Screen recording on your iPhone is one of the easiest ways to share what's happening on your screen with family and friends. The problem is, everyone knows it's a screen recording when you pull open Control Center to tap the record button. What if we told you there's a better way to end a recording, so what you're left with is a clean video?
It happens to almost everyone. You wake up one morning, check your phone, and realize your alarm never went off. Now you're late to start the day, and you spend every night onward paranoid it'll happen again. But if you have an iPhone, there are two things you can check to make sure the alarm always goes off on schedule.
There are times when physically interacting with your iPhone is less than ideal, like when you're cooking or driving. Fortunately, iOS 13 has you covered regardless of the circumstance you may find yourself in. With the new Voice Control feature, you can control pretty much everything on your device without even touching it.
Will the name "slofie" ever catch on? Probably not. But that won't stop the feature from being a hit. Slo-mo selfies aren't new in the smartphone world, but they are new to iPhone, arriving for the first time on iPhone 11, 11 Pro, and 11 Pro Max. Here's what you need to know before you start shooting your first slofie.
Restoring your iPhone from a previous backup is still a simple process using your Mac, but the way it works has changed since Apple killed off iTunes with the macOS Catalina update. Now you must use Finder to both back up and restore your iPhone, which can take a little getting used to.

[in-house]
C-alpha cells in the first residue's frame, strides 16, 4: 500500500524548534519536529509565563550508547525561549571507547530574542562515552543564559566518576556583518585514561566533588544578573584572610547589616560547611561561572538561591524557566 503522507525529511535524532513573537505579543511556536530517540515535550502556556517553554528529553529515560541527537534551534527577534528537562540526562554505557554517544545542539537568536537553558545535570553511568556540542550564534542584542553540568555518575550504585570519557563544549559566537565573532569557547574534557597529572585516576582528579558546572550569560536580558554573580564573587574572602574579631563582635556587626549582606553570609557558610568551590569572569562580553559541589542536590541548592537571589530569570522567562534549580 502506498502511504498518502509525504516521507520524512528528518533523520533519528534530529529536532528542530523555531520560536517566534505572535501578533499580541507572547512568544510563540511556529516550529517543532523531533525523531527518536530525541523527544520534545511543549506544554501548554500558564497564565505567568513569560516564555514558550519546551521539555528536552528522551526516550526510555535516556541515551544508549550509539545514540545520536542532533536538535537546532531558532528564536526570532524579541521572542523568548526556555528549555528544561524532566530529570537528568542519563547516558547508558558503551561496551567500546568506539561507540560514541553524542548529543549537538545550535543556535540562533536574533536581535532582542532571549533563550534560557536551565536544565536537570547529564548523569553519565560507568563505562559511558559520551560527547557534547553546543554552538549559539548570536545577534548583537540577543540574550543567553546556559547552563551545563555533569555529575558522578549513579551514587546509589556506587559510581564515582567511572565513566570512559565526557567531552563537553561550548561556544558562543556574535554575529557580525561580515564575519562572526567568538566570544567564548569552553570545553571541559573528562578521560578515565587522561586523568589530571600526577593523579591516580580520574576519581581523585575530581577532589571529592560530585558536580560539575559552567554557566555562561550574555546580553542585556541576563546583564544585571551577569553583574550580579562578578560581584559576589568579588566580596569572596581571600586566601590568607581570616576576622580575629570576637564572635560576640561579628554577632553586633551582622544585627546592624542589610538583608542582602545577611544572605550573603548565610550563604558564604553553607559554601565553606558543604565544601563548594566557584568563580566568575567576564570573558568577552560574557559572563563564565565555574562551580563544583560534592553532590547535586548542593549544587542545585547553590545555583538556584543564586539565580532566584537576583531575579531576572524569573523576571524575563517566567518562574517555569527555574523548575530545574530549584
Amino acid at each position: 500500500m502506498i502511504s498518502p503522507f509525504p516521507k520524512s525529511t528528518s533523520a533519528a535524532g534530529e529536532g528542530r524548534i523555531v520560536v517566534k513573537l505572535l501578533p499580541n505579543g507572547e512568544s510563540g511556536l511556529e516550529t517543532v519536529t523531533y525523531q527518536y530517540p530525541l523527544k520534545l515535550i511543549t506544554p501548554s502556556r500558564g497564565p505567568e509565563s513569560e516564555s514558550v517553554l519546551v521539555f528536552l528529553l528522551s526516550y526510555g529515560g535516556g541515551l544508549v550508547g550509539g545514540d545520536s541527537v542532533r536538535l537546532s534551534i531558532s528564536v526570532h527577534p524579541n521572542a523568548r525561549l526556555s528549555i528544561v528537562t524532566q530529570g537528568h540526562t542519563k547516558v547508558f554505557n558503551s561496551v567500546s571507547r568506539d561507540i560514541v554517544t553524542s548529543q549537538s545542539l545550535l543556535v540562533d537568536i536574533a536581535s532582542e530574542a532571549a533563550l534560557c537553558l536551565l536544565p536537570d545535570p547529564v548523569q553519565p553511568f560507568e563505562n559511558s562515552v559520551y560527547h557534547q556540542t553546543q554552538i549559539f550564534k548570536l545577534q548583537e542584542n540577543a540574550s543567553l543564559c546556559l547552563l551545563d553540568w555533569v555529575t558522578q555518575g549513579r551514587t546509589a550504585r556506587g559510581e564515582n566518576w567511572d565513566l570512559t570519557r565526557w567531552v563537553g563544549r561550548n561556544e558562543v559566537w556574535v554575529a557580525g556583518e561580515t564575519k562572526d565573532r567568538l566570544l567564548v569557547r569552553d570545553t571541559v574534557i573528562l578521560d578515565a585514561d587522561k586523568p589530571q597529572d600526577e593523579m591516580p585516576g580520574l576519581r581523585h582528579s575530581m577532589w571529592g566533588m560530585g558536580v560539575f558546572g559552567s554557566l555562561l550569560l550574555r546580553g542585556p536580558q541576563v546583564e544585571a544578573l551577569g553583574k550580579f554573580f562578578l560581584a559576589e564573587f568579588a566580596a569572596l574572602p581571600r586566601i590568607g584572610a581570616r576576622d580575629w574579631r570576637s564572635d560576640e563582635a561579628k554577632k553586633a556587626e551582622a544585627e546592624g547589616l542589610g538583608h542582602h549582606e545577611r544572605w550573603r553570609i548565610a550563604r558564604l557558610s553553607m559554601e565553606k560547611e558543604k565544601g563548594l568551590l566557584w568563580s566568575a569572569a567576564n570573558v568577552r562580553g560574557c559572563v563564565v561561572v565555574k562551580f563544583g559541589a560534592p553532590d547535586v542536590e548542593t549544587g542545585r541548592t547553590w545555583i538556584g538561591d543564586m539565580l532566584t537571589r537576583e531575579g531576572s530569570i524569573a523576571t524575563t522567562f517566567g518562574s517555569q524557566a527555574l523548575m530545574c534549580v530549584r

Apple said goodbye to iTunes with the release of macOS Catalina, breaking up music, videos, and podcasts into their own respective apps, Music, TV, and Podcasts. But without iTunes, what app's in charge of interfacing with your iPhone? That would be Finder, and you use it to sync your iPhone, as well as back it up and archive backups for emergency restores.
In iOS 13, Apple added an important new feature to its HomeKit smart home ecosystem called HomeKit Secure Video. With it, you have a secure, private way to store and access recordings from your smart home IoT cameras.
In iOS 13, Apple Maps makes it easier for you to organize essential places on your iPhone, allowing you to save locations as favorites that you can access at a glance.
After Android 10 added a system-wide dark mode, hordes of app developers rushed to add support for the feature. This even helped users on Android 9 and below since most apps could be manually set to a dark theme now. Emphasis on most — WhatsApp was conspicuously absent, for one. That changes today.
I think everyone with an iPhone should be making every purchase they can with Apple Pay. I also think everyone who uses Apple Pay should open the Wallet app ahead of time, instead of simply tapping their iPhone to the card reader. But there's a much faster way to open Wallet than slogging through the sea of apps on your iPhone. You can open it right from the lock screen.
Your iPhone's name matters more than you might think. It shows up when AirDropping files to other Apple devices, when keeping tabs on your devices' locations via Find My, and when syncing with your computer. While "Jake Peterson's iPhone" gets the job done, I'd rather give the phone I spend all my time with a proper name.